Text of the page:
By 2003, VBI had reached a point that it was ready to occupy new premises on the Virginia Tech campus. The first phase of the move to a new facility began in December 2003. In January 2005, VBI completed the second phase and now occupies more than 130,000 square feet on the corner of Washington Street and Duck Pond Drive, while still maintaining a presence at the Virginia Tech Corporate Research Center.

It was during this time that the institute's core facilities became fully operational in VBI's new location. The Core Laboratory Facility (CLF) is the data generation machine of VBI's core facilities, functioning as a multi-user resource for the development and application of high-throughput technologies used in the analysis of DNA, RNA, and proteins. The Core Computational Facility is the data management and analysis machine of the core facilities, providing computer resources to support data visualization, data mining, and a wide range of biological applications.

The CLF is a cost-recovery center with a current customer base of more than 480 principal investigators, which includes clients from VBI and Virginia Tech, other universities, small biotechnology companies, and federal agencies. One of the largest core facilities in an academic setting in the United States for numbers of samples processed, the CLF includes a custom-built Laboratory Information Management System (LIMS), which allows for efficient tracking of sample and workflow information and seamless processing of raw data and primary results.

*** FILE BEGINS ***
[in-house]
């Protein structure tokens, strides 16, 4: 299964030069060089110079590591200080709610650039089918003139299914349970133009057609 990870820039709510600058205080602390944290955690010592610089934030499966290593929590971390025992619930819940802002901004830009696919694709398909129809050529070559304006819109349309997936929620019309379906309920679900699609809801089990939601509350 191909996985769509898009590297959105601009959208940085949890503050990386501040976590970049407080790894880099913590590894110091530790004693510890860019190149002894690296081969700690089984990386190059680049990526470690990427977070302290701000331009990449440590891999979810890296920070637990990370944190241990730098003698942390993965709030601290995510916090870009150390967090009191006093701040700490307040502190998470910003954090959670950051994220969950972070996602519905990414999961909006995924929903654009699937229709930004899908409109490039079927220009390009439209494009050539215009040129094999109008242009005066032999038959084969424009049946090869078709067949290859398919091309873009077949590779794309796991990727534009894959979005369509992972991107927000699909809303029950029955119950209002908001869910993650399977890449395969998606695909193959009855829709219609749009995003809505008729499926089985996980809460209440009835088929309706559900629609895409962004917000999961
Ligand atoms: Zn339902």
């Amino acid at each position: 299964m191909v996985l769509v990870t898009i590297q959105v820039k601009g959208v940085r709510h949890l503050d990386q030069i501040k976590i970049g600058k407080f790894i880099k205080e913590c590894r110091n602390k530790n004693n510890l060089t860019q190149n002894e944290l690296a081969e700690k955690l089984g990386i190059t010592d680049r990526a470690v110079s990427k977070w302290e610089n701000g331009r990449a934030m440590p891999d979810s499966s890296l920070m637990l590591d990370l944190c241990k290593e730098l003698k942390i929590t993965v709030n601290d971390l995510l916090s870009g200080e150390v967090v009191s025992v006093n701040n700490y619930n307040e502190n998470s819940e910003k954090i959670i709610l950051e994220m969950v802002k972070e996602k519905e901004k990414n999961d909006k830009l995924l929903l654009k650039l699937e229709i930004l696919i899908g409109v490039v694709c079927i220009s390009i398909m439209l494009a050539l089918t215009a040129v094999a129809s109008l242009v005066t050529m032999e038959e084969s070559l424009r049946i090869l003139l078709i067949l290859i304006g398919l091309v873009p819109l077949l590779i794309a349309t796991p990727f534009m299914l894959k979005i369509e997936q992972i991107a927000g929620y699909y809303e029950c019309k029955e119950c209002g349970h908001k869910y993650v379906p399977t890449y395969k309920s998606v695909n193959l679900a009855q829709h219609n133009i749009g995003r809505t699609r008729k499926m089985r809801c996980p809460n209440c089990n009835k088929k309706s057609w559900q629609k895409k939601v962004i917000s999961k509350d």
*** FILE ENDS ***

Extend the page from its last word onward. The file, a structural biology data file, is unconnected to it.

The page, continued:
VBI today
Virginia Bioinformatics Institute

"In the past, we laid a strong foundation by developing the institute, recruiting faculty and staff, and establishing a portfolio of extremely competitive research programs," Sobral says. "Today, VBI is at the cusp of an expansion--a transition into new programmatic areas that will help develop and create new opportunities for our unique environment of transdisciplinary research."

VBI's common challenge is infectious disease research, and researchers at the institute are working to find new treatments and cures for the many diseases that affect humans, other animals, and crops. Scientists at VBI develop bioinformatics information and tools to support scientific discoveries. This team-based approach to the life sciences involves collaboration in diverse disciplines such as mathematics, computer science, biology, plant pathology, biochemistry, statistics, economics, synthetic biology, complexity science, and systems biology.